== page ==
Netgear guilty of 'misleading' Wi-Fi claims

Netgear claimed that their products will reach speeds of 240 mbps when in fact it might reach 58 mbps under the best possible conditions for short bursts of time. This is like selling an expensive sports car with an advertised top speed of 240 mph when in fact it might reach 58 mph under optimum conditions.

I predicted months ago that the Wi-Fi industry would be sued sooner or later, so it was no surprise for me that Netgear recently admitted in court that they engaged in misleading advertising for their "pre-N" RangeMax products.  As a result of the lawsuit where Netgear officially admits no wrong doing, Netgear will modify their claims and offer a 15% discount to victimized consumers.  Now the question is, why only a minor slap on the wrist and why only Netgear?

Netgear claimed that their products will reach speeds of 240 mbps when in fact it might reach 58 mbps under the best possible conditions for short bursts of time.  This is like selling an expensive sports car with an advertised top speed of 240 mph when in fact it might reach 58 mph under optimum conditions.  What really bugs me is that Netgear will only need to say "Actual performance may vary according to the operating environment."  What they really need to be forced to say is "sorry we mislead you, but we inflated our performance numbers by a factor of four".

Other Wi-Fi vendors are also guilty of doing the same thing, but they may not be as blatant.  The Register cited this example:

"Belkin's publicity for its Wireless pre-N router [see picture, top left] quite flatly says "8x greater coverage than standards 802.11g" and '6x greater speeds than standard 802.11g.' If that isn't misleading, it's hard to see why not. A clearer expression would be 'under ideal circumstances' but in fact, even then, you'd get the impression that this is going to run faster than 100 megabit Ethernet."

While this is very dubious and sneaky, it is technically correct whereas the Netgear claims of 240 mbps are a flat out lie.  The Belkin product based on Airgo's True MIMO chipset really did break speed and range records at the time of its release so users were getting something for their money.  But what was sneaky was the way Belkin played with statistics.  Belkin specifically chose a range where other products where dropping off in throughput because they had reached the edge of their coverage.  This resulted in a technically correct claim that it was 6 times faster at that specific range.  The problem with this approach is that Belkin could have gone out a little further where standard 802.11g products got 1 mbps compared to Belkin's 20 mbps and claimed it was "20x" faster.  See how easy it is to manipulate the statistics?  The truth of the matter is, the Airgo-based products did get 2 to 3 times the range and were double the maximum speed of standard 802.11g products, so the "6x" claim is technically correct but dubious.  I specifically dinged Belkin for this in a blog last year.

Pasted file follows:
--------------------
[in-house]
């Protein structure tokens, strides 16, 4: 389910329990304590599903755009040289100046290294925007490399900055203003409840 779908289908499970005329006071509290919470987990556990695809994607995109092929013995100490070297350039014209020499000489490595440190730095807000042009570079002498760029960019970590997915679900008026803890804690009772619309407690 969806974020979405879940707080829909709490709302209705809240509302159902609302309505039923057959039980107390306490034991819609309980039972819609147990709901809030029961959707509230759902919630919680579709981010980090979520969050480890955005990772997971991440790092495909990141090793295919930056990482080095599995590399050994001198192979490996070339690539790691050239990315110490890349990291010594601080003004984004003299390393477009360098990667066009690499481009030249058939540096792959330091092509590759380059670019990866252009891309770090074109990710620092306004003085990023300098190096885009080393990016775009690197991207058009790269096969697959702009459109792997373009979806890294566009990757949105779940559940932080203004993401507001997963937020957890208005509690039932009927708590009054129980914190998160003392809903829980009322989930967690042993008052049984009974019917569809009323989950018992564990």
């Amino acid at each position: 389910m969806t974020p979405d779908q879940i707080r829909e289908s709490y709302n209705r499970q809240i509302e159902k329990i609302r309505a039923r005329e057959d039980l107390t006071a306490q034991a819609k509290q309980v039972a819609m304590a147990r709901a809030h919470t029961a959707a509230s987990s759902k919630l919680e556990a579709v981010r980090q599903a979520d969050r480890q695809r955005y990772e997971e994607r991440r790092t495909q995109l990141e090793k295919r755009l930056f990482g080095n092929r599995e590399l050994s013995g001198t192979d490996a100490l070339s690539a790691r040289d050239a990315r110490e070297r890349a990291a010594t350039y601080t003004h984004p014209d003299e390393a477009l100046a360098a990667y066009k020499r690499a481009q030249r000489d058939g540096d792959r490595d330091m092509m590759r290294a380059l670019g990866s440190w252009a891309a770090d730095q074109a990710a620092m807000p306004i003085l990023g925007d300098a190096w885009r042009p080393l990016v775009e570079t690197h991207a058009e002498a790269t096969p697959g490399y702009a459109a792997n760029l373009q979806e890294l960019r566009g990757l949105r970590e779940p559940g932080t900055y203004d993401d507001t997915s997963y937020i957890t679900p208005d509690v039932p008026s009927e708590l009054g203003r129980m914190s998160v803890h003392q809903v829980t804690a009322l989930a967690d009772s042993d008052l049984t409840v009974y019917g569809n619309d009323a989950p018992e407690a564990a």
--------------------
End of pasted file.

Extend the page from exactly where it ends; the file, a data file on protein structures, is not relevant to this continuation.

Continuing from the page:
If you thought that wasn't already confusing enough, it gets better.  David Berlind asked me about the new claims of "240 mbps" and "faster than Ethernet" from Linksys.  While I don't like the use of the number "240" here, the new Linksys product with Airgo's third generation of MIMO technology really does perform better than Fast Ethernet.  Airgo's third generation product gets a little more than 100 mbps which is four times faster than standard 802.11g, but the "240" rating is still misleading.  This inflated rating system really started when the 802.11g standard itself claimed 54 mbps when in fact 28 mbps was a more realistic peak throughput number under ideal conditions.  But take the Fast Ethernet standard for example which claims to operate at 100 mbps.  Fast Ethernet really does sustain peak rates of 97 mbps so the 100 mbps rating is very reasonable while the 802.11g 54 mbps rating is not.

The bottom line is that the Wi-Fi industry as a whole needs to stop misleading the consumers with numbers like "54" or "240".  Netgear's recent settlement is a step in the right direction, but the Wi-Fi industry as a whole really needs to clean up its act.  Belkin has the right idea in offering speed guarantees to their customers, and I think others should follow.  I don't mind vendors quoting peak throughput under ideal conditions, but those peak results should be reproducible in the lab.  No Wi-Fi vendor should ever be talking about 240 mbps unless they can actually back it up in the lab.  At present time, any claim of 200 mbps Wi-Fi speed is a flat out lie because no products can come even close to that number under any condition.

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